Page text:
The Hungry Ghost Festival – known as the Ghost Month – is upon us now. It is also known as the Hungry Ghost Festival, Zhongyuan Jie (中元節), Gui Jie (鬼節) or Yulan Festival (simplified Chinese: 盂兰盆节; traditional Chinese: 盂蘭盆節; pinyin: Yúlánpénjié) is a traditional Buddhist and Taoist festival held in certain East Asian countries. Many have started celebrating from 1st and 15th day of the lunar calendar.
1st Thing: 19 August 2020 七月初一 7th lunar month Day 1 and 2nd September 2020 七月十五 7th lunar month Day 15. It is said that on the first day, the realms of Heaven and Hell and the realm of the living are open and both Taoists and Buddhists would perform rituals to transmute and absolve the sufferings of the deceased. 15th Day when they are also stronger in nature. 陰氣很旺
2nd Thing: Activities during the month: would include preparing ritualistic food offerings, burning incense, and burning joss paper, a paper-mâché form of material items such as clothes, gold and other fine goods for the visiting spirits of the ancestors. Elaborate meals (often vegetarian meals) would be served with empty seats for each of the deceased in the family treating the deceased as if they are still living. It is to pay respects to all deceased, including the same and younger generations, while the former only includes older generations in Qing Ming Festival.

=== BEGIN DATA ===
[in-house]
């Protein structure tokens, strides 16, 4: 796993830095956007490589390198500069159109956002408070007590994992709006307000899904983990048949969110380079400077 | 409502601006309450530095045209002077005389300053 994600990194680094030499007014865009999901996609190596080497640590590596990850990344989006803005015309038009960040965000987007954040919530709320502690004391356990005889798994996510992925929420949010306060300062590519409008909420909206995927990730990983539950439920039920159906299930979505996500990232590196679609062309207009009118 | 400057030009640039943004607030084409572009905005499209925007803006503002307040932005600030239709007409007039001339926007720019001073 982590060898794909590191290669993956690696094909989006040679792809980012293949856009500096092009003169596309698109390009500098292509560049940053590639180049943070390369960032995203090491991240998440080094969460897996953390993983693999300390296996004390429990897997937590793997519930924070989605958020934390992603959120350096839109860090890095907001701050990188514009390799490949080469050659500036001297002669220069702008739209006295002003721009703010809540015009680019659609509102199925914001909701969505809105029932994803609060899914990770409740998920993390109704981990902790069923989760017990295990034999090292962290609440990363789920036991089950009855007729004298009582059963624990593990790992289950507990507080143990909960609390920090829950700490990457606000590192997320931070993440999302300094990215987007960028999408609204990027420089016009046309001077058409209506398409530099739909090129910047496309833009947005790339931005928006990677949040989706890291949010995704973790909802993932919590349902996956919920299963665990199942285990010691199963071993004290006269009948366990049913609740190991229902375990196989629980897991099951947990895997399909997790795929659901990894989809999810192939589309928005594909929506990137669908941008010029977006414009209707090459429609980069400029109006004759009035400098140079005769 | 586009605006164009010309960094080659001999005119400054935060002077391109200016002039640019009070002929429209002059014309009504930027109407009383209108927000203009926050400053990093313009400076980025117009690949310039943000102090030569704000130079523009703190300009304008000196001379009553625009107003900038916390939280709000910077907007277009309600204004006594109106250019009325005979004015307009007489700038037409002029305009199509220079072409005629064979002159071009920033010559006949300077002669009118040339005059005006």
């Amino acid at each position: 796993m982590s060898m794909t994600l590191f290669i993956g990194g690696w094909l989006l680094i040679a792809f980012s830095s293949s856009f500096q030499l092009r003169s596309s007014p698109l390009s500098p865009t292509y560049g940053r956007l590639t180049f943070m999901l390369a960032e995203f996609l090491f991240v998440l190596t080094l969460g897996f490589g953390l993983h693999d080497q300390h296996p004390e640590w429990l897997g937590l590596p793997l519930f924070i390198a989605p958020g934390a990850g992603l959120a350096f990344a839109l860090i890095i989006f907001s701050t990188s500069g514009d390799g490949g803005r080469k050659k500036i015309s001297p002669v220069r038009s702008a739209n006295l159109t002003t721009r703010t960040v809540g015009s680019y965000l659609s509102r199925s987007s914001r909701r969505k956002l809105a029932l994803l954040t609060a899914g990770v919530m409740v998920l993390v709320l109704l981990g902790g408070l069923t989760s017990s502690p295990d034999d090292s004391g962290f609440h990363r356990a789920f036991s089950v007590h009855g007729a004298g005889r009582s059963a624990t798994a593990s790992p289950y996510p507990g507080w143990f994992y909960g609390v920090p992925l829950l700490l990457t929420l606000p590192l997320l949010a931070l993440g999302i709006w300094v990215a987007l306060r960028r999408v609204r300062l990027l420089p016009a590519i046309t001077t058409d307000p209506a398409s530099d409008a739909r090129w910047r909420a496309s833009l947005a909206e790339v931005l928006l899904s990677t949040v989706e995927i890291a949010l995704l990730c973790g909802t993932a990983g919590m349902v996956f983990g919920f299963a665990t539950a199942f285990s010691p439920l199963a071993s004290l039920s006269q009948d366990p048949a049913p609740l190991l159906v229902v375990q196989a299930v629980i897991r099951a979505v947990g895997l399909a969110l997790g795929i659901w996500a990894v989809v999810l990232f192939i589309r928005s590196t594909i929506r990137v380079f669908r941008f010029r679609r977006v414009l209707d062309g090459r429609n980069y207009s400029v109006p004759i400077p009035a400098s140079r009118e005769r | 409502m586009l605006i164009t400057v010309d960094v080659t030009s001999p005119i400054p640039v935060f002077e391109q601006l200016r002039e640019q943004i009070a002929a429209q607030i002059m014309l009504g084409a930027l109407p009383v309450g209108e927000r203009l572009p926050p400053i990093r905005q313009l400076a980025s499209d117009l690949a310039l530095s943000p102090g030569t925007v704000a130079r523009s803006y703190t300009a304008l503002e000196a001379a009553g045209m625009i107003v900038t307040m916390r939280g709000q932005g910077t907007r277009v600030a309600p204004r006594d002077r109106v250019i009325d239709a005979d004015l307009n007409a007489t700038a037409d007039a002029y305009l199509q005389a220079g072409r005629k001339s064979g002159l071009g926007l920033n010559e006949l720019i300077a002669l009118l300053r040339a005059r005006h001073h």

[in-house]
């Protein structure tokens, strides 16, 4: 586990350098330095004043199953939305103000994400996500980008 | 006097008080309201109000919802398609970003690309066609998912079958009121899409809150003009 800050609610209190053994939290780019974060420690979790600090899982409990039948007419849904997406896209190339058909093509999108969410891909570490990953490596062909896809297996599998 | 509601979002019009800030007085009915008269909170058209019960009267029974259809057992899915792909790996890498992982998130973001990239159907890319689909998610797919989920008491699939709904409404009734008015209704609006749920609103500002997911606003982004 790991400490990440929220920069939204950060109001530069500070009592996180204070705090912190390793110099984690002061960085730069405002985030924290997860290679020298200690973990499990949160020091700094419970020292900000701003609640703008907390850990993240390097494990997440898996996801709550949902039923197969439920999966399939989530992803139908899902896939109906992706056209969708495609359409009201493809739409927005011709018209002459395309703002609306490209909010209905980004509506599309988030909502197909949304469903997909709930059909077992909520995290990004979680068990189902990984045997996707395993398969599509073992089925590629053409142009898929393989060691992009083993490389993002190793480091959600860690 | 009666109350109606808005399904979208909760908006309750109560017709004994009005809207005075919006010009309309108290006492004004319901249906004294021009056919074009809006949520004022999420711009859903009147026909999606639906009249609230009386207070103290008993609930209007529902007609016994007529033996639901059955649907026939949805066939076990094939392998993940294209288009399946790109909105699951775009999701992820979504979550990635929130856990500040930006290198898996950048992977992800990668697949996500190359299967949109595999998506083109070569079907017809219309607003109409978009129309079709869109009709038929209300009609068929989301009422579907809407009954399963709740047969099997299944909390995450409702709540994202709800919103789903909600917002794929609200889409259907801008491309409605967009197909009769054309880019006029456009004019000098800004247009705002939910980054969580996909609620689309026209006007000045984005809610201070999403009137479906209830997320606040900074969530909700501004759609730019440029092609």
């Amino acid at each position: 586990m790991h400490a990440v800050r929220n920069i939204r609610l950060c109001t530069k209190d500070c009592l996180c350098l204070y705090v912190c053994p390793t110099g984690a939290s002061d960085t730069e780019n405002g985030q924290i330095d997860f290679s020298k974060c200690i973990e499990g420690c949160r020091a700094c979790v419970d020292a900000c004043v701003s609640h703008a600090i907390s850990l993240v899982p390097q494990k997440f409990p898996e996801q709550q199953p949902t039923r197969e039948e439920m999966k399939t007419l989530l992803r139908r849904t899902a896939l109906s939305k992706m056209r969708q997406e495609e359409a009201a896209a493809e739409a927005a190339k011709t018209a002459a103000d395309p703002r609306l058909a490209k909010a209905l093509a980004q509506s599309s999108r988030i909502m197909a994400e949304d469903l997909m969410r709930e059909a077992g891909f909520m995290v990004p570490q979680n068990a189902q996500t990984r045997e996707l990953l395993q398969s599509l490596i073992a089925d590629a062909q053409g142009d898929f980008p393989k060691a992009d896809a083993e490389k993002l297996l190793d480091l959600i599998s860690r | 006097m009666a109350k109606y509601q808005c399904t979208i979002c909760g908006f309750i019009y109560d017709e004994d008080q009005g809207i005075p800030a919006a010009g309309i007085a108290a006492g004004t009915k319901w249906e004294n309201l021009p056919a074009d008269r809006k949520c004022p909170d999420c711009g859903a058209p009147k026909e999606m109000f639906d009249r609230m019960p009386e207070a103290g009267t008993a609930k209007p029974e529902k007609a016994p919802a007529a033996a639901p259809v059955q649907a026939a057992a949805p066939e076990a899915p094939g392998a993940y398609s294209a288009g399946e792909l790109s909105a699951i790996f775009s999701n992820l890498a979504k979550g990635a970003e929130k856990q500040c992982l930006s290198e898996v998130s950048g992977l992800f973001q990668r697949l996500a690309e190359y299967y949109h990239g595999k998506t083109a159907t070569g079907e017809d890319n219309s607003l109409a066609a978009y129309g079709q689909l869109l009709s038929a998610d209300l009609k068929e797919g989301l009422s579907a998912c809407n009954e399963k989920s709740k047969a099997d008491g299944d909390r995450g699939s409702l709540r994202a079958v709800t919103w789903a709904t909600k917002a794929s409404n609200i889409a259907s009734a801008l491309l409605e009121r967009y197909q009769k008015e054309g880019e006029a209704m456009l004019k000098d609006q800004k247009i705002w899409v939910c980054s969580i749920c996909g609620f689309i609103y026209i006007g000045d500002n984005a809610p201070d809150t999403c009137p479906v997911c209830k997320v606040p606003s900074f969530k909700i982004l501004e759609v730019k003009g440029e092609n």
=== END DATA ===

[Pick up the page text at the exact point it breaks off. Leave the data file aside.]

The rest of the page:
3rd Thing: The Hungry Ghost Festival has part of its roots in Taoism. It is believed that hungry ghosts are released from the gates of Hell to roam the living realm for exactly a month to look for food or to take revenge on those who have behaved badly.
Due to such belief, people take precaution during the seventh month by burning paper money and joss incense, offering food to the “wandering ghosts” as well as pray to their ancestors for blessings.
4th Thing: The Buddhist sees the Hungry Ghost Festival in a different light. According to the Buddhist, the seventh month of the lunar year is not a month to be afraid of. This origin was found in various Buddhist texts. When Buddha was alive, his disciples departed into the forest of India to mediate during the rainy season of summer and would emerge on the 15th day of the seventh month to celebrate the completion of their mediation and report to the Buddha.